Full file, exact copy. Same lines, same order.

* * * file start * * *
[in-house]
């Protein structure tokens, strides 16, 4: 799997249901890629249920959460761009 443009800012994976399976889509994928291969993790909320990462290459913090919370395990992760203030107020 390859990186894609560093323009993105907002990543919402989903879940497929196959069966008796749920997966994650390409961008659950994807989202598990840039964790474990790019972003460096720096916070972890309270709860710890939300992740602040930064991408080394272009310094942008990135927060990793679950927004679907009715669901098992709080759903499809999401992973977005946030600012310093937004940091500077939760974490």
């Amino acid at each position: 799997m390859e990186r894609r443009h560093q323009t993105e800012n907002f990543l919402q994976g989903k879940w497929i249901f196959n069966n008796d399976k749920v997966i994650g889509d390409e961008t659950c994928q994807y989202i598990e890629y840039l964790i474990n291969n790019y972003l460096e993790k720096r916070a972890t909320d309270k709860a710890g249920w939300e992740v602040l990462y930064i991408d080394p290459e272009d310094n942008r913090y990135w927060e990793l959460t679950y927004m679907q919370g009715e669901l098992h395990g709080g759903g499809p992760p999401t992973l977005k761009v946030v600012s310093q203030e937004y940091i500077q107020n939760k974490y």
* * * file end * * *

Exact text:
[in-house]
């Protein structure tokens, strides 16, 4: 799997249901890629249920959460761009 443009800012994976399976889509994928291969993790909320990462290459913090919370395990992760203030107020 390859990186894609560093323009993105907002990543919402989903879940497929196959069966008796749920997966994650390409961008659950994807989202598990840039964790474990790019972003460096720096916070972890309270709860710890939300992740602040930064991408080394272009310094942008990135927060990793679950927004679907009715669901098992709080759903499809999401992973977005946030600012310093937004940091500077939760974490």
């Amino acid at each position: 799997m390859e990186r894609r443009h560093q323009t993105e800012n907002f990543l919402q994976g989903k879940w497929i249901f196959n069966n008796d399976k749920v997966i994650g889509d390409e961008t659950c994928q994807y989202i598990e890629y840039l964790i474990n291969n790019y972003l460096e993790k720096r916070a972890t909320d309270k709860a710890g249920w939300e992740v602040l990462y930064i991408d080394p290459e272009d310094n942008r913090y990135w927060e990793l959460t679950y927004m679907q919370g009715e669901l098992h395990g709080g759903g499809p992760p999401t992973l977005k761009v946030v600012s310093q203030e937004y940091i500077q107020n939760k974490y």